Corryn Grayston has noted a growing frustration among parents around the timeliness of COVID-19 exposures being reported for North Okanagan-Shuswap schools.
Though there’s been an element of heightened anxiety among school communities throughout the COVID-19 pandemic, the School District 83 DPAC (District Parent Advisory Council) president said it has increased over the past couple of weeks. She believes it’s due in part to concerns around the virus’ Delta Variant. Another factor, she explained, has to do with information from Interior Health regarding confirmed exposures in schools not being as timely as people would like.
Referring to the health authority’s school exposures website, Grayston explained how an exposure at one school on Sept. 27 wasn’t posted until Oct. 4.
“That’s the frustration for parents – because they would like to have more timely information and be comforted by the fact that if there is a possible exposure to their child, they’re being notified within 24 hours,” said Grayston. “And that’s not happening right now.”
From the time Interior Health receives confirmation of a positive test involving a member of a school community, it has 48 hours to post it on the website. That includes the time it takes the health authority to investigate, explained Interior Health Medical Health Officer Dr. Silvina Mema.
That timeline, Mema noted, comes with caveats. One of them is when a period of time passes from when a student first experiences symptoms to when they test positive; and, at some point within that time frame, they’ve attended school. For example, said Mema, if a student tests positive on Oct. 10, “we call them and say, ‘When did you start feeling unwell? And they say ‘well, I’ve been having a sore throat since Oct. 2.’ And let’s say they were at the school. Then we post on the website there was an exposure at the school and that the exposure is Oct. 2, 3, 4 – whenever the kid was in the school.
“And then we get asked, why didn’t you post it earlier? And the answer is, we didn’t know, because the kid didn’t get tested until Oct. 10.”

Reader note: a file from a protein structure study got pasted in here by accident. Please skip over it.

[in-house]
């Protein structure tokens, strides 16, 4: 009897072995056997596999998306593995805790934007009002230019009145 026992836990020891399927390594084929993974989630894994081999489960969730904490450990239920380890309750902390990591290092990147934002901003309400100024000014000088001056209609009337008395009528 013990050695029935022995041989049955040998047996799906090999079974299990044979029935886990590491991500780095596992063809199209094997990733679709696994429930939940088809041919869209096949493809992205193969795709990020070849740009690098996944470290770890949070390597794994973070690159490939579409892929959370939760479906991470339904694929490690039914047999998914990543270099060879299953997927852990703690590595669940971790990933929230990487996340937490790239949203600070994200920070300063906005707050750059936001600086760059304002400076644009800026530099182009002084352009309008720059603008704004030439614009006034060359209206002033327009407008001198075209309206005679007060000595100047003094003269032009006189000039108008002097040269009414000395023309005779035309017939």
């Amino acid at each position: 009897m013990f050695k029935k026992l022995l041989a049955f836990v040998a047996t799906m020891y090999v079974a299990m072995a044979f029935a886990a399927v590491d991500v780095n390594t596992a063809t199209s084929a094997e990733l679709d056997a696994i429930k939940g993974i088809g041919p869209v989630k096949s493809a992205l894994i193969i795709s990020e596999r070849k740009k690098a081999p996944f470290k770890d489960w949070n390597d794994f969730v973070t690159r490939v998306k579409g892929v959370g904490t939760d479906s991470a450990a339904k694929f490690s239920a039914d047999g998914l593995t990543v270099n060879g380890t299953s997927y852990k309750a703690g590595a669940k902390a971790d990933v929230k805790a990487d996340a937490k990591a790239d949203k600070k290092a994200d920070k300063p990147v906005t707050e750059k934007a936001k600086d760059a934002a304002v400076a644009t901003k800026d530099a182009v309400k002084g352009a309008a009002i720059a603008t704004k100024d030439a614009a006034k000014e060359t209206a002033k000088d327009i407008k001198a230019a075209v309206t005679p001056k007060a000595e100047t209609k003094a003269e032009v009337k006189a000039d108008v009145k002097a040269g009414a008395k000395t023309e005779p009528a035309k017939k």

Another issue that arises is when a student tests positive but did not attend school while infectious.
“If the parents go and tell the school community my kid has COVID, then the school community starts saying, why wasn’t Interior Health notifying us? We have a very good reason for not notifying, because the kid wasn’t at the school to begin with,” said Mema.
A parent of school-aged children herself, Mema said she understands parents’ concerns. However, she said people posting their own notifications via social media may only be adding to people’s anxiety.
“That’s not helpful because, as I said, there are caveats, not every case has been infectious at school… and people are jumping to conclusions and sometimes it’s creating mistrust in the system…,” said Mema. “If some parents are sort of taking it upon themselves to do these notifications, it’s creating different lines of communication and that’s confusing.”
Mema said medical health officers would be happy to meet with parents or arrange a way to address their concerns. One message she would convey is that Interior Health has a system in place that involves doing a thorough assessment of each and every case to determine if there’s a risk and what that risk might be for a particular class or school.
“When we have that, and we have determined that there was risk to the school or the class, or there could have been risk… that’s when we post it to the website,” said Mema. “It’s not automatic, it’s not in real-time because there needs to be that assessment done.”
The other piece, Mema stressed, is being mindful of privacy, “because it’s really easy to stigmatize a family or child” as well as create issues for the school.
“We are trying to calm people down and say, if you are eligible, get the vaccine, that would be the most important message,” said Mema. “And have confidence in our system because we are following up on every case.”
More information regarding COVID-19 protocols for B.C. schools can be found here.
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